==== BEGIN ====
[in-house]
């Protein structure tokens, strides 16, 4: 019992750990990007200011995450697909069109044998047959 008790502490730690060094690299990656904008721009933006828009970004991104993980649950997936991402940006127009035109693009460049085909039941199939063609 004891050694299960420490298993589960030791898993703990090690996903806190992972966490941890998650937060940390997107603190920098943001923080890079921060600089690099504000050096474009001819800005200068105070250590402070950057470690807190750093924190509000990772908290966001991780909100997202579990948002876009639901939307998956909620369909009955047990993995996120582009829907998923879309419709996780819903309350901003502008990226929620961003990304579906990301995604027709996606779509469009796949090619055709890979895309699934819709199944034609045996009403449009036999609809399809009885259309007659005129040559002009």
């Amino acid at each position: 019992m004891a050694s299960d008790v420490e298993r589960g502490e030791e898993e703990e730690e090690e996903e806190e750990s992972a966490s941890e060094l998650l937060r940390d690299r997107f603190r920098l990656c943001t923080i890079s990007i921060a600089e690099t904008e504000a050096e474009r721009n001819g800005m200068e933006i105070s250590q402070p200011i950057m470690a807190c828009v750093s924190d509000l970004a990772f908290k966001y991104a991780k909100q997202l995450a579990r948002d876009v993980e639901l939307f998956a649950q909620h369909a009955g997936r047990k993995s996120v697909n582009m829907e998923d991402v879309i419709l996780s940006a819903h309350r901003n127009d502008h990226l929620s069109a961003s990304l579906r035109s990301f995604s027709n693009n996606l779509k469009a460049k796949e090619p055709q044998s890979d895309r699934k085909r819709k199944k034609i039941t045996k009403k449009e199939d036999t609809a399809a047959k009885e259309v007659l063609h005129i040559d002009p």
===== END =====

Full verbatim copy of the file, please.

[in-house]
């Protein structure tokens, strides 16, 4: 019992750990990007200011995450697909069109044998047959 008790502490730690060094690299990656904008721009933006828009970004991104993980649950997936991402940006127009035109693009460049085909039941199939063609 004891050694299960420490298993589960030791898993703990090690996903806190992972966490941890998650937060940390997107603190920098943001923080890079921060600089690099504000050096474009001819800005200068105070250590402070950057470690807190750093924190509000990772908290966001991780909100997202579990948002876009639901939307998956909620369909009955047990993995996120582009829907998923879309419709996780819903309350901003502008990226929620961003990304579906990301995604027709996606779509469009796949090619055709890979895309699934819709199944034609045996009403449009036999609809399809009885259309007659005129040559002009």
């Amino acid at each position: 019992m004891a050694s299960d008790v420490e298993r589960g502490e030791e898993e703990e730690e090690e996903e806190e750990s992972a966490s941890e060094l998650l937060r940390d690299r997107f603190r920098l990656c943001t923080i890079s990007i921060a600089e690099t904008e504000a050096e474009r721009n001819g800005m200068e933006i105070s250590q402070p200011i950057m470690a807190c828009v750093s924190d509000l970004a990772f908290k966001y991104a991780k909100q997202l995450a579990r948002d876009v993980e639901l939307f998956a649950q909620h369909a009955g997936r047990k993995s996120v697909n582009m829907e998923d991402v879309i419709l996780s940006a819903h309350r901003n127009d502008h990226l929620s069109a961003s990304l579906r035109s990301f995604s027709n693009n996606l779509k469009a460049k796949e090619p055709q044998s890979d895309r699934k085909r819709k199944k034609i039941t045996k009403k449009e199939d036999t609809a399809a047959k009885e259309v007659l063609h005129i040559d002009p």